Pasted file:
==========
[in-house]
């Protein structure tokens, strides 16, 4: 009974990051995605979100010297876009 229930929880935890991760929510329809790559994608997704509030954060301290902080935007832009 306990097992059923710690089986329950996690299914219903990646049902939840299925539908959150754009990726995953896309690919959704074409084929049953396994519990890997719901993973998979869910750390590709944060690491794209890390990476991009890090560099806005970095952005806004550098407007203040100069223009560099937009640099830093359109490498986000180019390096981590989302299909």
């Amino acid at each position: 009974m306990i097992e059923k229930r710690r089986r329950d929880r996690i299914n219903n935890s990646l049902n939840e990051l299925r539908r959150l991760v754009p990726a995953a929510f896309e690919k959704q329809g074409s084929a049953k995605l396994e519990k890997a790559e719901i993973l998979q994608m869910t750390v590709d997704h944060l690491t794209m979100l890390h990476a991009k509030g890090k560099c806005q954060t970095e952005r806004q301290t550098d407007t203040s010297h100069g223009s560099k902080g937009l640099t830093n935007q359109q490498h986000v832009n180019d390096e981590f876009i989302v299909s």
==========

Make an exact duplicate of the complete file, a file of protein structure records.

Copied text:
[in-house]
């Protein structure tokens, strides 16, 4: 009974990051995605979100010297876009 229930929880935890991760929510329809790559994608997704509030954060301290902080935007832009 306990097992059923710690089986329950996690299914219903990646049902939840299925539908959150754009990726995953896309690919959704074409084929049953396994519990890997719901993973998979869910750390590709944060690491794209890390990476991009890090560099806005970095952005806004550098407007203040100069223009560099937009640099830093359109490498986000180019390096981590989302299909």
């Amino acid at each position: 009974m306990i097992e059923k229930r710690r089986r329950d929880r996690i299914n219903n935890s990646l049902n939840e990051l299925r539908r959150l991760v754009p990726a995953a929510f896309e690919k959704q329809g074409s084929a049953k995605l396994e519990k890997a790559e719901i993973l998979q994608m869910t750390v590709d997704h944060l690491t794209m979100l890390h990476a991009k509030g890090k560099c806005q954060t970095e952005r806004q301290t550098d407007t203040s010297h100069g223009s560099k902080g937009l640099t830093n935007q359109q490498h986000v832009n180019d390096e981590f876009i989302v299909s």